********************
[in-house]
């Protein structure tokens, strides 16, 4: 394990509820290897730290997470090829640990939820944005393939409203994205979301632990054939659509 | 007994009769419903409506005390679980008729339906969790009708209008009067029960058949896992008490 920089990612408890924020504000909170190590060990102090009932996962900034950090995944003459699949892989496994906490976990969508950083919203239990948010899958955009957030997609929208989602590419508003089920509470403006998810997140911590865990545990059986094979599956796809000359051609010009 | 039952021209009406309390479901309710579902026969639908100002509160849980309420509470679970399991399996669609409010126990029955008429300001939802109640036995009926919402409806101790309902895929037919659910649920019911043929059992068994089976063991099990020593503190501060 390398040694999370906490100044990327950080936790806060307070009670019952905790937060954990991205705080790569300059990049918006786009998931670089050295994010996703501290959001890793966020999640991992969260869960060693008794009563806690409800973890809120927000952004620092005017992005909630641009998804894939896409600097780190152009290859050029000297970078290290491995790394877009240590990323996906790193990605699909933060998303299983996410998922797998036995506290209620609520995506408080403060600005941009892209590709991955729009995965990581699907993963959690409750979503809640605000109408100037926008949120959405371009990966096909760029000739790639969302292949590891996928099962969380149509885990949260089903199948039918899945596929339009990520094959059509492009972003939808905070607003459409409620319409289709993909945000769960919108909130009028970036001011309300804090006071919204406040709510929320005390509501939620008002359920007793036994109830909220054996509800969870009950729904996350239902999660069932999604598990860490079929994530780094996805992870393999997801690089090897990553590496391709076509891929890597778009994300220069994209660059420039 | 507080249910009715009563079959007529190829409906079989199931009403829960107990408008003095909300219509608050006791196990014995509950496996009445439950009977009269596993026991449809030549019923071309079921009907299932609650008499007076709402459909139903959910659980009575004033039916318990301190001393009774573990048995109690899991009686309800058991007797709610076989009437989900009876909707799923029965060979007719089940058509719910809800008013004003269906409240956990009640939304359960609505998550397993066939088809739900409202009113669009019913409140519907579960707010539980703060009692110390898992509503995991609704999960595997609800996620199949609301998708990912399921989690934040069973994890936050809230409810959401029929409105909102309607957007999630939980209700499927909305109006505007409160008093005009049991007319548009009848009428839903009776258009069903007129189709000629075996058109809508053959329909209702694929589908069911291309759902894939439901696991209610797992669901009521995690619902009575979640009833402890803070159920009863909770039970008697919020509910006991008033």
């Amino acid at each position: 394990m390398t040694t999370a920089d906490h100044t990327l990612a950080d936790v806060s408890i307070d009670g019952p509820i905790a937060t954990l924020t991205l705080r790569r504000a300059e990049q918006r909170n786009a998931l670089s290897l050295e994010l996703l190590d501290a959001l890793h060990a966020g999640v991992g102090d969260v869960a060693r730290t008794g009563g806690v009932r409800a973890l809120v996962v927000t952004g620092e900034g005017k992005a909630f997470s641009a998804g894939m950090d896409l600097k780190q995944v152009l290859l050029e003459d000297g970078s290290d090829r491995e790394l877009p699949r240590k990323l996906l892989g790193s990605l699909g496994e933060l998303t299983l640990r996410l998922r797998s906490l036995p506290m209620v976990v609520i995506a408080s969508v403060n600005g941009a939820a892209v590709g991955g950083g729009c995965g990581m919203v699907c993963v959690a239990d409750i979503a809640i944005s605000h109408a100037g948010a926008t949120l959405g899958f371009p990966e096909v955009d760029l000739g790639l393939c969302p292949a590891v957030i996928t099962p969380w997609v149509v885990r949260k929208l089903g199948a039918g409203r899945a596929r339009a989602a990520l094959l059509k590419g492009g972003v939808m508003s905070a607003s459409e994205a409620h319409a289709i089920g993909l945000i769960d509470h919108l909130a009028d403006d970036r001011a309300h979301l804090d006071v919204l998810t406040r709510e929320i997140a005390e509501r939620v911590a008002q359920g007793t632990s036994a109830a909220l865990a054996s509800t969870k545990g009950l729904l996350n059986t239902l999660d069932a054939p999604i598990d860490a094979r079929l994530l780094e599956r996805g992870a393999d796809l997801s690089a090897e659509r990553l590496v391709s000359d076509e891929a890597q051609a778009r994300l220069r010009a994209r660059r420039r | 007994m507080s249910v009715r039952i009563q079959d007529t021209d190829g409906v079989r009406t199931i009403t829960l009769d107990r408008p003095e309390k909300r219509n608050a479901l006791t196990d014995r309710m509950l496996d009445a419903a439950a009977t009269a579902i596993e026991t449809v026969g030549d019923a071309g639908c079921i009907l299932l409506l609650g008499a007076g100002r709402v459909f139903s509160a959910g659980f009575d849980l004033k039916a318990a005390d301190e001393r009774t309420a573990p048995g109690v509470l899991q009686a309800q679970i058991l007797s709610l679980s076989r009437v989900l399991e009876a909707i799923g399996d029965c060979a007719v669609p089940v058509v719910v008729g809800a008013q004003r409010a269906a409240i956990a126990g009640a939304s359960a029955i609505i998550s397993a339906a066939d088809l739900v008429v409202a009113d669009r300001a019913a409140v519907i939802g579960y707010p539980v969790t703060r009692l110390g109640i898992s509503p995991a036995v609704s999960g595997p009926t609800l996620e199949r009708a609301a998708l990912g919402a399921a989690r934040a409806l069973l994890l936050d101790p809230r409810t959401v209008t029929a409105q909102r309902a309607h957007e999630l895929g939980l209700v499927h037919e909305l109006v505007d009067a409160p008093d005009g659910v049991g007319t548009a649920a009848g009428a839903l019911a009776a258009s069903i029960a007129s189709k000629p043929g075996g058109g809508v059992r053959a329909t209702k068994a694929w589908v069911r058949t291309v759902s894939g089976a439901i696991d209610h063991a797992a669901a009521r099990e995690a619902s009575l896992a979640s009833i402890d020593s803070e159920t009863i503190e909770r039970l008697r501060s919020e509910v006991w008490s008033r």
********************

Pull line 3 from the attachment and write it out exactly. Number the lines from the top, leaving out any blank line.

């Amino acid at each position: 394990m390398t040694t999370a920089d906490h100044t990327l990612a950080d936790v806060s408890i307070d009670g019952p509820i905790a937060t954990l924020t991205l705080r790569r504000a300059e990049q918006r909170n786009a998931l670089s290897l050295e994010l996703l190590d501290a959001l890793h060990a966020g999640v991992g102090d969260v869960a060693r730290t008794g009563g806690v009932r409800a973890l809120v996962v927000t952004g620092e900034g005017k992005a909630f997470s641009a998804g894939m950090d896409l600097k780190q995944v152009l290859l050029e003459d000297g970078s290290d090829r491995e790394l877009p699949r240590k990323l996906l892989g790193s990605l699909g496994e933060l998303t299983l640990r996410l998922r797998s906490l036995p506290m209620v976990v609520i995506a408080s969508v403060n600005g941009a939820a892209v590709g991955g950083g729009c995965g990581m919203v699907c993963v959690a239990d409750i979503a809640i944005s605000h109408a100037g948010a926008t949120l959405g899958f371009p990966e096909v955009d760029l000739g790639l393939c969302p292949a590891v957030i996928t099962p969380w997609v149509v885990r949260k929208l089903g199948a039918g409203r899945a596929r339009a989602a990520l094959l059509k590419g492009g972003v939808m508003s905070a607003s459409e994205a409620h319409a289709i089920g993909l945000i769960d509470h919108l909130a009028d403006d970036r001011a309300h979301l804090d006071v919204l998810t406040r709510e929320i997140a005390e509501r939620v911590a008002q359920g007793t632990s036994a109830a909220l865990a054996s509800t969870k545990g009950l729904l996350n059986t239902l999660d069932a054939p999604i598990d860490a094979r079929l994530l780094e599956r996805g992870a393999d796809l997801s690089a090897e659509r990553l590496v391709s000359d076509e891929a890597q051609a778009r994300l220069r010009a994209r660059r420039r | 007994m507080s249910v009715r039952i009563q079959d007529t021209d190829g409906v079989r009406t199931i009403t829960l009769d107990r408008p003095e309390k909300r219509n608050a479901l006791t196990d014995r309710m509950l496996d009445a419903a439950a009977t009269a579902i596993e026991t449809v026969g030549d019923a071309g639908c079921i009907l299932l409506l609650g008499a007076g100002r709402v459909f139903s509160a959910g659980f009575d849980l004033k039916a318990a005390d301190e001393r009774t309420a573990p048995g109690v509470l899991q009686a309800q679970i058991l007797s709610l679980s076989r009437v989900l399991e009876a909707i799923g399996d029965c060979a007719v669609p089940v058509v719910v008729g809800a008013q004003r409010a269906a409240i956990a126990g009640a939304s359960a029955i609505i998550s397993a339906a066939d088809l739900v008429v409202a009113d669009r300001a019913a409140v519907i939802g579960y707010p539980v969790t703060r009692l110390g109640i898992s509503p995991a036995v609704s999960g595997p009926t609800l996620e199949r009708a609301a998708l990912g919402a399921a989690r934040a409806l069973l994890l936050d101790p809230r409810t959401v209008t029929a409105q909102r309902a309607h957007e999630l895929g939980l209700v499927h037919e909305l109006v505007d009067a409160p008093d005009g659910v049991g007319t548009a649920a009848g009428a839903l019911a009776a258009s069903i029960a007129s189709k000629p043929g075996g058109g809508v059992r053959a329909t209702k068994a694929w589908v069911r058949t291309v759902s894939g089976a439901i696991d209610h063991a797992a669901a009521r099990e995690a619902s009575l896992a979640s009833i402890d020593s803070e159920t009863i503190e909770r039970l008697r501060s919020e509910v006991w008490s008033r």